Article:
Patrolling L.A. Noire

All of this game play serves my research for my book-length project. I had to restart L.A. Noire because I was distracted by another research project about digital pedagogy. However, I am putting that project on hiatus until September and getting this manuscript finished.

So, the first “desk” or level you are assigned to as Cole Phelps in the vast sandbox game is Patrol and it is exactly what you would expect: Phelps is a patrolman. There is a voice over narrator who uses that classic 40’s noir cynical style and fills you in on the world you are about to enter. He says such chestnuts as

Dealing with corruption is like chasing shadows. You never know if the guy you are talking to is on the pad or whether its your partner or maybe even the Watch Commander. So who do you trust Cole? I made up my mind a long time ago…”

So who in the heck is this “I?” Certainly this means that we are at a distance from the other characters. This narrator will be our guide…but he doesn’t introduce every case. Best not to overuse a device, I guess. You know, I’ve often wondered what it would be like to speak like a cynical noir narrator for a day….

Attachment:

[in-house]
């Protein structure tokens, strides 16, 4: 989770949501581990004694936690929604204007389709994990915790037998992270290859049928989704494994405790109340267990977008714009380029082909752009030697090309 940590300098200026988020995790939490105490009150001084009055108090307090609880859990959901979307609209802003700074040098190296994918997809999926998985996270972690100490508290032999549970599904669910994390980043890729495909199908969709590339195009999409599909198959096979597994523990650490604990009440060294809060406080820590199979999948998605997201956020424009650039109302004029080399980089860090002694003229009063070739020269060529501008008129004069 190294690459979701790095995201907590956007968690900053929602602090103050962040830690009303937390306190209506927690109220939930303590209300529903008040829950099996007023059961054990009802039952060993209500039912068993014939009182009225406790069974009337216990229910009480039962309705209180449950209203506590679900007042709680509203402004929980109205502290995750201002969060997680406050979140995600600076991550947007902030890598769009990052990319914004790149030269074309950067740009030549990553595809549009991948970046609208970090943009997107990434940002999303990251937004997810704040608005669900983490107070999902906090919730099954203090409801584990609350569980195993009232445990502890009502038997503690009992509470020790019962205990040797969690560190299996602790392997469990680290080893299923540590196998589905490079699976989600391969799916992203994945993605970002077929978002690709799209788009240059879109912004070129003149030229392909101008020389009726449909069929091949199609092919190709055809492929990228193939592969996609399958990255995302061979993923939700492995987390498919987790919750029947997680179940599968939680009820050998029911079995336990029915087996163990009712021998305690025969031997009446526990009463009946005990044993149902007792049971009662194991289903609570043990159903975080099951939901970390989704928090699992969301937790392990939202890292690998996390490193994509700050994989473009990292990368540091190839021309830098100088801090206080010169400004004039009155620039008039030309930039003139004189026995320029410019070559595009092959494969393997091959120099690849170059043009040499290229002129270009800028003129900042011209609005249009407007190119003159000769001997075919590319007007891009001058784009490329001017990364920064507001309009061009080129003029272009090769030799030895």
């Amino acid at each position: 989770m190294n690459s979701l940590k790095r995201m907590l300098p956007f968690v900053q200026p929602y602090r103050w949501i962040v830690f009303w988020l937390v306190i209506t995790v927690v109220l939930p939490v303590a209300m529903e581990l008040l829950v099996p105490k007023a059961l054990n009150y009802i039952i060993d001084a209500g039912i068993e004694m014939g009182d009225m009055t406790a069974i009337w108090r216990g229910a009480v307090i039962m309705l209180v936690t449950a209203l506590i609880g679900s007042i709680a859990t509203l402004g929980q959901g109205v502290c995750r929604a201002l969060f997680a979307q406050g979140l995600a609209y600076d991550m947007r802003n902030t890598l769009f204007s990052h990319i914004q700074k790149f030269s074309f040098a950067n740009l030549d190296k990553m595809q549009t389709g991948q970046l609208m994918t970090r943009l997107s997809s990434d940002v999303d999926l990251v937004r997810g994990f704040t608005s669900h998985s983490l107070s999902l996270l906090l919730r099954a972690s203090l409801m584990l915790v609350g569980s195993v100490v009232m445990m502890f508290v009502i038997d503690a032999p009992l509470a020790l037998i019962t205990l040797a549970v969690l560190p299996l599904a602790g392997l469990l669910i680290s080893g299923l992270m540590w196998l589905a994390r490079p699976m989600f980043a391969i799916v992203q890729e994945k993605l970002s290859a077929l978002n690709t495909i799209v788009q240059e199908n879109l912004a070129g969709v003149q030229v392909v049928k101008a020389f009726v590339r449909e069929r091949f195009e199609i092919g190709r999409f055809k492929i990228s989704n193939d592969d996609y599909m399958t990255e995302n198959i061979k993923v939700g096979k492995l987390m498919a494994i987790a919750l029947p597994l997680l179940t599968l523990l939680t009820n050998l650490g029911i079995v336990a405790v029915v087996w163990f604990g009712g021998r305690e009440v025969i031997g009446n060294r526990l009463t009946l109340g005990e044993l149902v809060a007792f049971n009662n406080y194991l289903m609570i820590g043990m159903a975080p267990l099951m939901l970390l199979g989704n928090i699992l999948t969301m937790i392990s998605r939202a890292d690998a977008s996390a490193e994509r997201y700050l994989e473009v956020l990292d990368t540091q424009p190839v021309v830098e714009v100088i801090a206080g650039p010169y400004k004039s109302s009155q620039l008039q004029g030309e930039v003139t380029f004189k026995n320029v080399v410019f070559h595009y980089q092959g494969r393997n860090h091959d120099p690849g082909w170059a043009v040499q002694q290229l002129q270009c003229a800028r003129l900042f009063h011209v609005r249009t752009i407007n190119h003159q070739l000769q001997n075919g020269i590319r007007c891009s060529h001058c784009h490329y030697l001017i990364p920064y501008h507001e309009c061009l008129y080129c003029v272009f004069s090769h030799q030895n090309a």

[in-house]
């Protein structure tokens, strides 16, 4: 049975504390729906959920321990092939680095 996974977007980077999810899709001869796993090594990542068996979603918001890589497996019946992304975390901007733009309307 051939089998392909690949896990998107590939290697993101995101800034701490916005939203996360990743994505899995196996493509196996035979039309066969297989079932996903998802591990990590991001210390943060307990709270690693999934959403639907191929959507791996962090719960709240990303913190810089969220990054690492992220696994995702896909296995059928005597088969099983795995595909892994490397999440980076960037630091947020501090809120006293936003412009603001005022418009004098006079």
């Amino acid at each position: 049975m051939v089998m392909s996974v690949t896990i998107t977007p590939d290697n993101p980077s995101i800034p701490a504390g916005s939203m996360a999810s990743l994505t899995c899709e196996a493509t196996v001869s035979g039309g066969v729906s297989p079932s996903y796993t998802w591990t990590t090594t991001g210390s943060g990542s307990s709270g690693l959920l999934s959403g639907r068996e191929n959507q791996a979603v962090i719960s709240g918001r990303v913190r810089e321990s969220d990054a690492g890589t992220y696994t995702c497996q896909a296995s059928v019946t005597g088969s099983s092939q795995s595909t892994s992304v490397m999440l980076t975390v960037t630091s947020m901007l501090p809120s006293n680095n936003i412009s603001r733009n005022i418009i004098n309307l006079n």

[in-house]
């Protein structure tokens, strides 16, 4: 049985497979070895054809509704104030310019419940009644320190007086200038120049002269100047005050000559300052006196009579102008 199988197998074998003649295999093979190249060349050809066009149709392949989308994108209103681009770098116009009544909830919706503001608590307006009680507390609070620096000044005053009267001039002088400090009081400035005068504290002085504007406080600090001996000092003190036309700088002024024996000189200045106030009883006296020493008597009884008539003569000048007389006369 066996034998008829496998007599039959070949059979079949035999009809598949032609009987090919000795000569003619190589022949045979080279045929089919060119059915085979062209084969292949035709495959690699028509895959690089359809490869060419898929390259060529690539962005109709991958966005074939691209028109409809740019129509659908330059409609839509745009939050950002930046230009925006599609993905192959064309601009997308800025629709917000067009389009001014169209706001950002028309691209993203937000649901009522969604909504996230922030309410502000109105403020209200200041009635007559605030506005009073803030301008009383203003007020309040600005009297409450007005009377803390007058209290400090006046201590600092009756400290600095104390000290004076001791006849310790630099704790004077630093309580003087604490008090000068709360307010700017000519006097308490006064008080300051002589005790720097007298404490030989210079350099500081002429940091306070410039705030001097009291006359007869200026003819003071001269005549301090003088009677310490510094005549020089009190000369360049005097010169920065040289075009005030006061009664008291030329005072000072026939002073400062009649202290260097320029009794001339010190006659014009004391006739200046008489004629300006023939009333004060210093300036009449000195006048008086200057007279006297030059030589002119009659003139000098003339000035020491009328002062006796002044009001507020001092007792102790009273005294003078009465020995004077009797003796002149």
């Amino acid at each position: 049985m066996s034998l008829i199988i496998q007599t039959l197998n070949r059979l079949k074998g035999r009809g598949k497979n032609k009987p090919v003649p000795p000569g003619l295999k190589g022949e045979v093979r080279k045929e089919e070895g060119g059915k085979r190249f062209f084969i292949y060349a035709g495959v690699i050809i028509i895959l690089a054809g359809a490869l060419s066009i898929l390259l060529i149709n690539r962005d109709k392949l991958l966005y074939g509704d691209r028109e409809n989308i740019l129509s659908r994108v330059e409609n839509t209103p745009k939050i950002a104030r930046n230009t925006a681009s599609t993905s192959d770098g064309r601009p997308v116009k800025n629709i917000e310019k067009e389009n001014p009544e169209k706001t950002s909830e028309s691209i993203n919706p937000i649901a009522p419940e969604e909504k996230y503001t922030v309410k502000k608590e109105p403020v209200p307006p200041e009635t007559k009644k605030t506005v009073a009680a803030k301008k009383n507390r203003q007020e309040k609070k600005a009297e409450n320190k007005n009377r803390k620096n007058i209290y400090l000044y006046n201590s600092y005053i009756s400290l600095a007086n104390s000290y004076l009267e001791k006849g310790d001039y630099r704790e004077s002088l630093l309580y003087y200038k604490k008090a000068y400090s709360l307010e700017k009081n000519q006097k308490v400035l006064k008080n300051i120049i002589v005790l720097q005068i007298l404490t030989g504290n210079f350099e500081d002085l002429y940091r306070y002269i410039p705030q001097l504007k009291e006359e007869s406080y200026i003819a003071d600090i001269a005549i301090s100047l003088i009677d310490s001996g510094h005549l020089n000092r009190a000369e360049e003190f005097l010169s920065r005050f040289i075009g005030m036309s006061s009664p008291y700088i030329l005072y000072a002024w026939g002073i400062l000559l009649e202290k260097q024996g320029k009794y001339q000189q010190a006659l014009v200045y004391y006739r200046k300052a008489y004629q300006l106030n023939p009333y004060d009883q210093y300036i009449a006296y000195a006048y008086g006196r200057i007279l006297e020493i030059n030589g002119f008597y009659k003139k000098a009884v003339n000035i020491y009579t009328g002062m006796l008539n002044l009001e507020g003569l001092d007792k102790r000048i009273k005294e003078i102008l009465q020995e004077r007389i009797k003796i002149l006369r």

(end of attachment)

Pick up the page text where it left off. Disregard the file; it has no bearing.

Phelps on patrol

Phelps is a go-getter; he’s a real Jacksonian man-on-the-make. He says he wants to keep the streets clean, but can he keep himself “clean?”  The narrator hints that he won’t, so is this the fall of the urban frontiersman? Richard Slotkin claims that the frontiersman didn’t die out but was transformed into the noir detective who keeps the forces of chaos at bey in order to protect civilization (and like the frontiersman, the detective is a liminal figure – not fitting in either world). Phelps certainly does not fit, but there is another frontiersman detective that we meet down the line by the name of Jack Kelso.

Kelso is a pretty good guy, I think

The narrator mentions him in the Patrol Desk level of the game but I don’t think we really get to meet him until much later in the game. Will this be a showdown between the Jacksonian-style frontiersman and the Jeffersonian-style frontiersman? The man-on-the-make vs. the civic-minded hero?  I think so….yep.


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